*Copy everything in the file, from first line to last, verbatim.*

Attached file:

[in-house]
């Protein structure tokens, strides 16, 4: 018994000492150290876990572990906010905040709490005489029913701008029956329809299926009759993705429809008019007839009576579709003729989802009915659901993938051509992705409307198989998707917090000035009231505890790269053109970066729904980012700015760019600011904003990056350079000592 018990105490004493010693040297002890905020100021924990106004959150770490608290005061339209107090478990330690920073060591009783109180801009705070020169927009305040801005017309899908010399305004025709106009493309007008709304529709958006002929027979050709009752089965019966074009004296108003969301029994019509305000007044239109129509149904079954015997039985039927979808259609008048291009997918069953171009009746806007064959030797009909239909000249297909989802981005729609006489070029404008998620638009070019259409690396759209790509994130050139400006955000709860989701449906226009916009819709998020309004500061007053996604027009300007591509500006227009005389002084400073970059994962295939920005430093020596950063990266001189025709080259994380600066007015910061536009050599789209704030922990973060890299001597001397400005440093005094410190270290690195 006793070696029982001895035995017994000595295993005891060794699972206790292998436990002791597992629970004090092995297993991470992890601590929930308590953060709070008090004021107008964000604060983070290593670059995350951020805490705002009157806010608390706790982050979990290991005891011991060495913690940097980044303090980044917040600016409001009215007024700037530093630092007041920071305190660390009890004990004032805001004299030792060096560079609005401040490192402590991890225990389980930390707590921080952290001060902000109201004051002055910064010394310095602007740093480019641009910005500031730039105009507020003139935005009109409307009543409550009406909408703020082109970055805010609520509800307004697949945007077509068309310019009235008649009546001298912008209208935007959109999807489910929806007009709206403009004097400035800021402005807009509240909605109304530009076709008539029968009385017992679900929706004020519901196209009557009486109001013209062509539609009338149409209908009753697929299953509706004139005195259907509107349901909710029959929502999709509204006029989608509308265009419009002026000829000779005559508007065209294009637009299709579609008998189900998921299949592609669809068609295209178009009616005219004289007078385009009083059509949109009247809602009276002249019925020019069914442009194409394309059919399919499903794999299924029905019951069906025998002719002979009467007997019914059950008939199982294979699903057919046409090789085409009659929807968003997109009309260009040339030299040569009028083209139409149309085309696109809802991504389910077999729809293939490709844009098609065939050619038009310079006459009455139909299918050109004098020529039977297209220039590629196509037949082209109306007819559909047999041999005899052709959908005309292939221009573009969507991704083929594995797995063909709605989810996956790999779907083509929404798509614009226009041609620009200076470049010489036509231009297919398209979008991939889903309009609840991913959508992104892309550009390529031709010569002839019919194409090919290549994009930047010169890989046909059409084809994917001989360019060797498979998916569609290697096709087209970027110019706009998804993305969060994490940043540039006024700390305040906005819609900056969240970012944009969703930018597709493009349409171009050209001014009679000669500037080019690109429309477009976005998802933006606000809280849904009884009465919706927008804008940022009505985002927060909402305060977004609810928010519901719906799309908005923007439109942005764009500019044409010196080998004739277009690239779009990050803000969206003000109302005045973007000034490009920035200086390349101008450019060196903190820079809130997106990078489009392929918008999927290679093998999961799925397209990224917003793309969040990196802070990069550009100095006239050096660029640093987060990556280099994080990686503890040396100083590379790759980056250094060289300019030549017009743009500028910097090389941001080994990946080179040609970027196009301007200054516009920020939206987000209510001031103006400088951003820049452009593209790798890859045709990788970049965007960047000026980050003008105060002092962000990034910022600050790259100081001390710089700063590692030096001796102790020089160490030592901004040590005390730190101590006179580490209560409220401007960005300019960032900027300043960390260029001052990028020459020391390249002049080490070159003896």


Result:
[in-house]
């Protein structure tokens, strides 16, 4: 018994000492150290876990572990906010905040709490005489029913701008029956329809299926009759993705429809008019007839009576579709003729989802009915659901993938051509992705409307198989998707917090000035009231505890790269053109970066729904980012700015760019600011904003990056350079000592 018990105490004493010693040297002890905020100021924990106004959150770490608290005061339209107090478990330690920073060591009783109180801009705070020169927009305040801005017309899908010399305004025709106009493309007008709304529709958006002929027979050709009752089965019966074009004296108003969301029994019509305000007044239109129509149904079954015997039985039927979808259609008048291009997918069953171009009746806007064959030797009909239909000249297909989802981005729609006489070029404008998620638009070019259409690396759209790509994130050139400006955000709860989701449906226009916009819709998020309004500061007053996604027009300007591509500006227009005389002084400073970059994962295939920005430093020596950063990266001189025709080259994380600066007015910061536009050599789209704030922990973060890299001597001397400005440093005094410190270290690195 006793070696029982001895035995017994000595295993005891060794699972206790292998436990002791597992629970004090092995297993991470992890601590929930308590953060709070008090004021107008964000604060983070290593670059995350951020805490705002009157806010608390706790982050979990290991005891011991060495913690940097980044303090980044917040600016409001009215007024700037530093630092007041920071305190660390009890004990004032805001004299030792060096560079609005401040490192402590991890225990389980930390707590921080952290001060902000109201004051002055910064010394310095602007740093480019641009910005500031730039105009507020003139935005009109409307009543409550009406909408703020082109970055805010609520509800307004697949945007077509068309310019009235008649009546001298912008209208935007959109999807489910929806007009709206403009004097400035800021402005807009509240909605109304530009076709008539029968009385017992679900929706004020519901196209009557009486109001013209062509539609009338149409209908009753697929299953509706004139005195259907509107349901909710029959929502999709509204006029989608509308265009419009002026000829000779005559508007065209294009637009299709579609008998189900998921299949592609669809068609295209178009009616005219004289007078385009009083059509949109009247809602009276002249019925020019069914442009194409394309059919399919499903794999299924029905019951069906025998002719002979009467007997019914059950008939199982294979699903057919046409090789085409009659929807968003997109009309260009040339030299040569009028083209139409149309085309696109809802991504389910077999729809293939490709844009098609065939050619038009310079006459009455139909299918050109004098020529039977297209220039590629196509037949082209109306007819559909047999041999005899052709959908005309292939221009573009969507991704083929594995797995063909709605989810996956790999779907083509929404798509614009226009041609620009200076470049010489036509231009297919398209979008991939889903309009609840991913959508992104892309550009390529031709010569002839019919194409090919290549994009930047010169890989046909059409084809994917001989360019060797498979998916569609290697096709087209970027110019706009998804993305969060994490940043540039006024700390305040906005819609900056969240970012944009969703930018597709493009349409171009050209001014009679000669500037080019690109429309477009976005998802933006606000809280849904009884009465919706927008804008940022009505985002927060909402305060977004609810928010519901719906799309908005923007439109942005764009500019044409010196080998004739277009690239779009990050803000969206003000109302005045973007000034490009920035200086390349101008450019060196903190820079809130997106990078489009392929918008999927290679093998999961799925397209990224917003793309969040990196802070990069550009100095006239050096660029640093987060990556280099994080990686503890040396100083590379790759980056250094060289300019030549017009743009500028910097090389941001080994990946080179040609970027196009301007200054516009920020939206987000209510001031103006400088951003820049452009593209790798890859045709990788970049965007960047000026980050003008105060002092962000990034910022600050790259100081001390710089700063590692030096001796102790020089160490030592901004040590005390730190101590006179580490209560409220401007960005300019960032900027300043960390260029001052990028020459020391390249002049080490070159003896």